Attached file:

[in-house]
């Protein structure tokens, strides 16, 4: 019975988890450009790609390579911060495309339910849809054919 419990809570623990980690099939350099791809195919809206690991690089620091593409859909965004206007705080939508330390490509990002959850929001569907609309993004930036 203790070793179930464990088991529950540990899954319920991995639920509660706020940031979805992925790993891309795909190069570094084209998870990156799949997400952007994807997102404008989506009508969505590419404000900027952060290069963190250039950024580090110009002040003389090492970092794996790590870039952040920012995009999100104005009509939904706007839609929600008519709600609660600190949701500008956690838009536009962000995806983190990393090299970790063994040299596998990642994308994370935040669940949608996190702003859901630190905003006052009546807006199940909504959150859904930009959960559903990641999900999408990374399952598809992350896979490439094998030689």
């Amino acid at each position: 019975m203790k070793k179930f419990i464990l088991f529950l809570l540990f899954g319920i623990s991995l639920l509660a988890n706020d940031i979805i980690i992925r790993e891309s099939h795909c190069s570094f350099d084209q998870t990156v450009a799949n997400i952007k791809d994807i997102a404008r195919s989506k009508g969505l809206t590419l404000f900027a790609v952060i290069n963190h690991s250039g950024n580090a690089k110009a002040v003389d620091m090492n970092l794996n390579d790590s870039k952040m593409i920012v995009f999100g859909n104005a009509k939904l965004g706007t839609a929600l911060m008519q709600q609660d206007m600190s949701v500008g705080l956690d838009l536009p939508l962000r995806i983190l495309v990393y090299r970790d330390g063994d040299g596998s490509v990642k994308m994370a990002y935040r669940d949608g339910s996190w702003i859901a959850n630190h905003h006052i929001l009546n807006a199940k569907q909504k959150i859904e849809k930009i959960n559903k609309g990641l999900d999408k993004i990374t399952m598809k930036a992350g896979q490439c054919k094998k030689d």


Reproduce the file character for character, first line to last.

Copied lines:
[in-house]
């Protein structure tokens, strides 16, 4: 019975988890450009790609390579911060495309339910849809054919 419990809570623990980690099939350099791809195919809206690991690089620091593409859909965004206007705080939508330390490509990002959850929001569907609309993004930036 203790070793179930464990088991529950540990899954319920991995639920509660706020940031979805992925790993891309795909190069570094084209998870990156799949997400952007994807997102404008989506009508969505590419404000900027952060290069963190250039950024580090110009002040003389090492970092794996790590870039952040920012995009999100104005009509939904706007839609929600008519709600609660600190949701500008956690838009536009962000995806983190990393090299970790063994040299596998990642994308994370935040669940949608996190702003859901630190905003006052009546807006199940909504959150859904930009959960559903990641999900999408990374399952598809992350896979490439094998030689």
């Amino acid at each position: 019975m203790k070793k179930f419990i464990l088991f529950l809570l540990f899954g319920i623990s991995l639920l509660a988890n706020d940031i979805i980690i992925r790993e891309s099939h795909c190069s570094f350099d084209q998870t990156v450009a799949n997400i952007k791809d994807i997102a404008r195919s989506k009508g969505l809206t590419l404000f900027a790609v952060i290069n963190h690991s250039g950024n580090a690089k110009a002040v003389d620091m090492n970092l794996n390579d790590s870039k952040m593409i920012v995009f999100g859909n104005a009509k939904l965004g706007t839609a929600l911060m008519q709600q609660d206007m600190s949701v500008g705080l956690d838009l536009p939508l962000r995806i983190l495309v990393y090299r970790d330390g063994d040299g596998s490509v990642k994308m994370a990002y935040r669940d949608g339910s996190w702003i859901a959850n630190h905003h006052i929001l009546n807006a199940k569907q909504k959150i859904e849809k930009i959960n559903k609309g990641l999900d999408k993004i990374t399952m598809k930036a992350g896979q490439c054919k094998k030689d």